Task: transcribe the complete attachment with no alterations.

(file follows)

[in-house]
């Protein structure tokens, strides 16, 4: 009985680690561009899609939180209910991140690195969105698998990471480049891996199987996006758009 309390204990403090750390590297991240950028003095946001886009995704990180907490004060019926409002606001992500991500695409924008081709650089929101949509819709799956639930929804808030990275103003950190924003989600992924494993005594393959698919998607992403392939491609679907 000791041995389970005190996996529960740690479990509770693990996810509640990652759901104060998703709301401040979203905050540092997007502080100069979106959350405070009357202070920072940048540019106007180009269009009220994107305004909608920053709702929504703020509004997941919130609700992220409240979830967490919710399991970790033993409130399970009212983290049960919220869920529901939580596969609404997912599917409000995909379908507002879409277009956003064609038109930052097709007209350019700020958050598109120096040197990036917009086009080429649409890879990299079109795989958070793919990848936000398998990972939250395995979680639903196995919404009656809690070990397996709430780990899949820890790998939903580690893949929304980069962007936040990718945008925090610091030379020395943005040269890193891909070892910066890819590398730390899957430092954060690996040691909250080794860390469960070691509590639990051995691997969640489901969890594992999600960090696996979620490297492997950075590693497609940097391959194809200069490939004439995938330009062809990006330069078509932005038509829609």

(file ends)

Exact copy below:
[in-house]
């Protein structure tokens, strides 16, 4: 009985680690561009899609939180209910991140690195969105698998990471480049891996199987996006758009 309390204990403090750390590297991240950028003095946001886009995704990180907490004060019926409002606001992500991500695409924008081709650089929101949509819709799956639930929804808030990275103003950190924003989600992924494993005594393959698919998607992403392939491609679907 000791041995389970005190996996529960740690479990509770693990996810509640990652759901104060998703709301401040979203905050540092997007502080100069979106959350405070009357202070920072940048540019106007180009269009009220994107305004909608920053709702929504703020509004997941919130609700992220409240979830967490919710399991970790033993409130399970009212983290049960919220869920529901939580596969609404997912599917409000995909379908507002879409277009956003064609038109930052097709007209350019700020958050598109120096040197990036917009086009080429649409890879990299079109795989958070793919990848936000398998990972939250395995979680639903196995919404009656809690070990397996709430780990899949820890790998939903580690893949929304980069962007936040990718945008925090610091030379020395943005040269890193891909070892910066890819590398730390899957430092954060690996040691909250080794860390469960070691509590639990051995691997969640489901969890594992999600960090696996979620490297492997950075590693497609940097391959194809200069490939004439995938330009062809990006330069078509932005038509829609």